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  • Writer's picturestrie4


The process of attending a Test match under the current circumstances was long and arduous. The ticket ballot, the e-mails of instructions, the permission documents, the lateral flow tests, all the paperwork of a bureaucracy in full siren mode…… it all militated against the casual supporter ‘dropping in’ to watch the evening session after work. Oh, I forgot, nobody is working in the office anymore. The other shame – well, a sadness really – was that no children were allowed to be present. It always does the heart good to see young boys and girls watching their heroes in action on the field of play.

For all that, I reckon the administrative staff at Warwickshire CCC did a half-decent job under what must be hugely frustrating conditions. The queues to enter were long but swiftly and efficiently managed. I wasn’t aware that my proof of negative Covid test had been checked but my companions assured me that it had. I was probably too busy admiring the impressive upper decks of two young ladies before I realised they were two blokes in drag. The girll who checked the contents of my rucksack was very chatty.

“You have been to Turkey for a holiday?”

“How did you know that?”

“From the luggage label.”

“Oh, yes. Are you Turkish?”

“Nooo! I’m from Georgia.”

“You have the same National Anthem as us, don’t you?”

“I am shocked. Nobody in England seems to know this.”

Truth to tell, that was the only shock of the day. New Zealnd batted with no rush, calmness personified, supported by orthodox technique, classic Test match batsmanship, slowly grinding the England attack into the dust and setting their side up for the coup de grace the following day. For drama in a 5-day game, you need wickets to fall in clusters. Once Conway had DRS to thank for his reprieve (what a nonsense that was; we all know he was out but the technology seems to have robbed the umpires of their common sense) and Root had dropped that regulation catch at slip, the writing was on the wall. It was slow-going, atttritional cricket at its fiercest, but New Zealnd knew what they had to do to win and set about it with clear heads and admirable application. The contrast between their batsmen, who adhere to the fundamental principles of a correct technique, and the England batsmen (Root excepted), whose feet and head seem to be all over the place at the moment of delivery, was stark. Too much white ball cricket, too much T20, too much slogging practice? Michael Vaughan, when interviewed after the game, swiftly put that one to bed. The Black Caps have been playing in the same tournaments and competitions, he said, so the England players cannot hide behind that excuse.

Two further points about the match. Why, oh why, did England go into a 5-day game when the pitch was dry to start with and only likely, given the forecast, to be baked even more dry, with no spinner? And why were several England players ‘rested’? They were playing county cricket, hardly resting. Bonkers. New Zealnd, for heaven’s sake, are not the push-overs they once were. Not for nothing are they ranked No. 2 in the world and contesting the final of the World Championship on Friday. I wish we had a five Test series against them. We have just played India in a five Test seies and another one is about to start. The Black Caps, I reckon, are everybody’s second team. They are a talented bunch, they play in the right spirit and who can forget their graciousness in defeat in that Super Over?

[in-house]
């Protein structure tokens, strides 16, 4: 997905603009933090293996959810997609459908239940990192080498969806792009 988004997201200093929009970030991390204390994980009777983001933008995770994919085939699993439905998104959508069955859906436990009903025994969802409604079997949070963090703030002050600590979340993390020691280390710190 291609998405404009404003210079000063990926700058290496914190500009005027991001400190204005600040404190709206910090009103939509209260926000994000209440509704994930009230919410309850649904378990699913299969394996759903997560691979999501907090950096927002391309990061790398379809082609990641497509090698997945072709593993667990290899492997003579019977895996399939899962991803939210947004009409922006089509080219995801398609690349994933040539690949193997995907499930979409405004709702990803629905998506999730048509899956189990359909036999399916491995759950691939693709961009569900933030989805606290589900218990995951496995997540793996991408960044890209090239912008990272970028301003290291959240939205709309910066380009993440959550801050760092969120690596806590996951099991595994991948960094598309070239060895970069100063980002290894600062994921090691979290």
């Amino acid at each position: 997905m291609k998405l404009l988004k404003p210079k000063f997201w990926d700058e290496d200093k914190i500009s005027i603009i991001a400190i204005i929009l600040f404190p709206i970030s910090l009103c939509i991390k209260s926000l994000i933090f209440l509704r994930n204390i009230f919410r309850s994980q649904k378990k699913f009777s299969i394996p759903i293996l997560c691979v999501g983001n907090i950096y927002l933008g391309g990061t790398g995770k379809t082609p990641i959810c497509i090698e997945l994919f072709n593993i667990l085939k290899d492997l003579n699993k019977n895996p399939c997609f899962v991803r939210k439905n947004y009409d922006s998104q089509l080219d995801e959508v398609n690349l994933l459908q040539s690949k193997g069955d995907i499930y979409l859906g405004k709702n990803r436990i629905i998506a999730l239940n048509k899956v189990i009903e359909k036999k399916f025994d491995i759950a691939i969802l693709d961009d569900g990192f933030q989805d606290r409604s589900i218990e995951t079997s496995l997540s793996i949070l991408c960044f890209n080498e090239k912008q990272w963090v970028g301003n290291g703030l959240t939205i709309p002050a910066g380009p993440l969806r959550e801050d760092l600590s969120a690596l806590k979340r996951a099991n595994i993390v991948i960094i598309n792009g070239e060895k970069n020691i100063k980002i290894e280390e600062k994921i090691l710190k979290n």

Aside from the cricket, you have to admire the enthusiasm of the Edgbaston crowd. The shenanigans and boisterousness in the Hollies Stand are not to everybody’s taste but they turn up in their droves, every Test match is a sell-out and they never stop singing. I have never understood why the killjoys in their high-vis jackets relentlessly chase down the ‘snakes’ of plastic glasses. Their meddlesome actions only inflame the hoi polloi to further antagonism and misbehaviour. I had to laugh at the comment of the chief of the security operations who claimed that two of his men had been injured in scuffles, one with a snake. Apprehend and eject drunks and hooligans, by all means, but what harm can be caused by a snake?

Finally, how was it that New Zealnd could make the ball swing and England couldn’t? Often, it is simply the ball. They are all hand-stitched so no one ball is exactly the same as another. England had one in their hands that just did not answer their bidding. It happens. I think the point was underlined by the fact that, once Broad had succeeded in his exhortations to get the ball changed (Why? Once you are given a ball, you should be stuck with it), things started to happen and he in particular, for half-an-hour or so, looked to be the class act we all know he is. But it wasn’t the ball that caused England’s defeat. It was poor technique with a bat in their hands.

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